IMPROVING THE SCIENTIFIC FOUNDATION FOR Atmosphere-Land-Ocean Simulations

REPORT OF A WORKSHOP

Committee on Challenges in Representing Physical Processes in Coupled Atmosphere-Land-Ocean Models

Board on Atmospheric Sciences and Climate

Division on Earth and Life Studies

NATIONAL RESEARCH COUNCIL OF THE NATIONAL ACADEMIES

THE NATIONAL ACADEMIES PRESS
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Improving the Scientific Foundation for Atmosphere-Land-Ocean Simulations: Report of A Workshop IMPROVING THE SCIENTIFIC FOUNDATION FOR Atmosphere-Land-Ocean Simulations REPORT OF A WORKSHOP Committee on Challenges in Representing Physical Processes in Coupled Atmosphere-Land-Ocean Models Board on Atmospheric Sciences and Climate Division on Earth and Life Studies NATIONAL RESEARCH COUNCIL OF THE NATIONAL ACADEMIES THE NATIONAL ACADEMIES PRESS Washington, D.C. www.nap.edu

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Improving the Scientific Foundation for Atmosphere-Land-Ocean Simulations: Report of A Workshop THE NATIONAL ACADEMIES PRESS 500 Fifth Street, NW Washington, DC 20001 NOTICE: The project that is the subject of this report was approved by the Governing Board of the National Research Council, whose members are drawn from the councils of the National Academy of Sciences, the National Academy of Engineering, and the Institute of Medicine. The members of the committee responsible for the report were chosen for their special competences and with regard for appropriate balance. Support for this project was provided by the National Science Foundation and the National Aeronautics and Space Administration under Grant No. ATM-0135923 and the National Oceanic and Atmospheric Administration under Contract No. 52-DGNA-1-90024. Any opinions, findings, and conclusions or recommendations expressed in this publication are those of the author(s) and do not necessarily reflect the views of the agencies that provided support for this project. International Standard Book Number 0-309-09609-X (Book) Additional copies of this report are available from the National Academies Press, 500 Fifth Street, N.W., Lockbox 285, Washington, D.C. 20055; (800) 624-6242 or (202) 334-3313 (in the Washington metropolitan area); Internet, http://www.nap.edu. Copyright 2005 by the National Academy of Sciences. All rights reserved. Printed in the United States of America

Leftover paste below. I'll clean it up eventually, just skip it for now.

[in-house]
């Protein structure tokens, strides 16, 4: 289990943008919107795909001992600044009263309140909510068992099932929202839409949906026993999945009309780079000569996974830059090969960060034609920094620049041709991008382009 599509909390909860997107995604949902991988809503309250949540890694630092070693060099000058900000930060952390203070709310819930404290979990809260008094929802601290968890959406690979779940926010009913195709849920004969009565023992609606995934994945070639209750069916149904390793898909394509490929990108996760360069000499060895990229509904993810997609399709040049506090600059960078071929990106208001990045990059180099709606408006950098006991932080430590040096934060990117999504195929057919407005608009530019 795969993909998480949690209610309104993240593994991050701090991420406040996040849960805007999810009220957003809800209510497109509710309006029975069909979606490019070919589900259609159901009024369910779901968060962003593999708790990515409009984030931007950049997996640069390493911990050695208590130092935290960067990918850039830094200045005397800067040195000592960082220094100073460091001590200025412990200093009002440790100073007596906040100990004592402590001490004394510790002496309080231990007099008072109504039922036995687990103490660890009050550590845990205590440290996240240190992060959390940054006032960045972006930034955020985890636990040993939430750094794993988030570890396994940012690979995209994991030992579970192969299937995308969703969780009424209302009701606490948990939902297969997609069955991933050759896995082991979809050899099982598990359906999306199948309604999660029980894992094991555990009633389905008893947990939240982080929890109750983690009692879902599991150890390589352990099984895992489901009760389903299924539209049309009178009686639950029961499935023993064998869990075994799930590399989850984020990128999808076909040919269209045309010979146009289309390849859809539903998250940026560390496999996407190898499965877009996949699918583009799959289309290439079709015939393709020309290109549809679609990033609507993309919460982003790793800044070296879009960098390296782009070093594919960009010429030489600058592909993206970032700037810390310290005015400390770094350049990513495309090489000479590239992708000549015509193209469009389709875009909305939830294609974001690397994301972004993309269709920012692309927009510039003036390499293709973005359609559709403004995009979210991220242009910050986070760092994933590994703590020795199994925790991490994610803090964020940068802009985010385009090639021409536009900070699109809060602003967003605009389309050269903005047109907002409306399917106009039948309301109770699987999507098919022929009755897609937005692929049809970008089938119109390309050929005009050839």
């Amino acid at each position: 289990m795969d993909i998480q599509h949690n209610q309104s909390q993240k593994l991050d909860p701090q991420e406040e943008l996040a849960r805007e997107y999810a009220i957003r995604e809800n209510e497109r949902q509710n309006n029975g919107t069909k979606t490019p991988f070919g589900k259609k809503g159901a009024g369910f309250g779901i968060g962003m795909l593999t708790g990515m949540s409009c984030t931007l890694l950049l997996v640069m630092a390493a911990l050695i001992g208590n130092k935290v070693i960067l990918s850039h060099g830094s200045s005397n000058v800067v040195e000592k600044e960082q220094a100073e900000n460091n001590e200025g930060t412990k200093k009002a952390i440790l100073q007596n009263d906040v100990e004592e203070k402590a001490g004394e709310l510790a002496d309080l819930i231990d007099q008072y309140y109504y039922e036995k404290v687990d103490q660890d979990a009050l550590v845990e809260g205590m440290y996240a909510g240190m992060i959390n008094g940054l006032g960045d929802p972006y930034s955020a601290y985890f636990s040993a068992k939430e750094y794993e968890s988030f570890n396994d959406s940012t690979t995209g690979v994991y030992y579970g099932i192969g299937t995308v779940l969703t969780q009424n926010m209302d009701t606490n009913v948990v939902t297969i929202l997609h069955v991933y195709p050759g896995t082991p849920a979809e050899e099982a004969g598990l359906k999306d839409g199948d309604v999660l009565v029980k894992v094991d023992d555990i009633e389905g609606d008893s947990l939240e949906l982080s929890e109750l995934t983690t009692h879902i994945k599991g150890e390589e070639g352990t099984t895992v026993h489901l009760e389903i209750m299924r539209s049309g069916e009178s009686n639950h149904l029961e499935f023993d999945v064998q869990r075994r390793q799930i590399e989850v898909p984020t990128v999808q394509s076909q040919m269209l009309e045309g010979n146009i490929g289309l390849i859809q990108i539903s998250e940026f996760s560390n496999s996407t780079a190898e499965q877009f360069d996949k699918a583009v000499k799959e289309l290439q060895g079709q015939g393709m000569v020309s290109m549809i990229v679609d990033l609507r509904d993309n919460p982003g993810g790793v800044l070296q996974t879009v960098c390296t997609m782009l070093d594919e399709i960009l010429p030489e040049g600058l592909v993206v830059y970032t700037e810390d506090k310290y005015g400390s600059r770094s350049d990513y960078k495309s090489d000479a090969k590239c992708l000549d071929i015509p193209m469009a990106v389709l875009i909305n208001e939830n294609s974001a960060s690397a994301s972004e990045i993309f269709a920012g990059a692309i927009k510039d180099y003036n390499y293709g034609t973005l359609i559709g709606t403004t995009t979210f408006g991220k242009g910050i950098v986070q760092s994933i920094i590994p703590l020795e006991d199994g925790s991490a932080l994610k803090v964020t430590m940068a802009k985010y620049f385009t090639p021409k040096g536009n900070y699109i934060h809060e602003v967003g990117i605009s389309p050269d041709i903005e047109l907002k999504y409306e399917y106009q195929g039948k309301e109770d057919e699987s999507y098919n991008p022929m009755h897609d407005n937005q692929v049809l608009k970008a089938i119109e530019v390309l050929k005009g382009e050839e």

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Improving the Scientific Foundation for Atmosphere-Land-Ocean Simulations: Report of A Workshop THE NATIONAL ACADEMIES Advisers to the Nation on Science, Engineering, and Medicine The National Academy of Sciences is a private, nonprofit, self-perpetuating society of distinguished scholars engaged in scientific and engineering research, dedicated to the furtherance of science and technology and to their use for the general welfare. Upon the authority of the charter granted to it by the Congress in 1863, the Academy has a mandate that requires it to advise the federal government on scientific and technical matters. Dr. Bruce M. Alberts is president of the National Academy of Sciences. The National Academy of Engineering was established in 1964, under the charter of the National Academy of Sciences, as a parallel organization of outstanding engineers. It is autonomous in its administration and in the selection of its members, sharing with the National Academy of Sciences the responsibility for advising the federal government. The National Academy of Engineering also sponsors engineering programs aimed at meeting national needs, encourages education and research, and recognizes the superior achievements of engineers. Dr. Wm. A. Wulf is president of the National Academy of Engineering. The Institute of Medicine was established in 1970 by the National Academy of Sciences to secure the services of eminent members of appropriate professions in the examination of policy matters pertaining to the health of the public. The Institute acts under the responsibility given to the National Academy of Sciences by its congressional charter to be an adviser to the federal government and, upon its own initiative, to identify issues of medical care, research, and education. Dr. Harvey V. Fineberg is president of the Institute of Medicine. The National Research Council was organized by the National Academy of Sciences in 1916 to associate the broad community of science and technology with the Academy’s purposes of furthering knowledge and advising the federal government. Functioning in accordance with general policies determined by the Academy, the Council has become the principal operating agency of both the National Academy of Sciences and the National Academy of Engineering in providing services to the government, the public, and the scientific and engineering communities. The Council is administered jointly by both Academies and the Institute of Medicine. Dr. Bruce M. Alberts and Dr. Wm. A. Wulf are chair and vice chair, respectively, of the National Research Council www.national-academies.org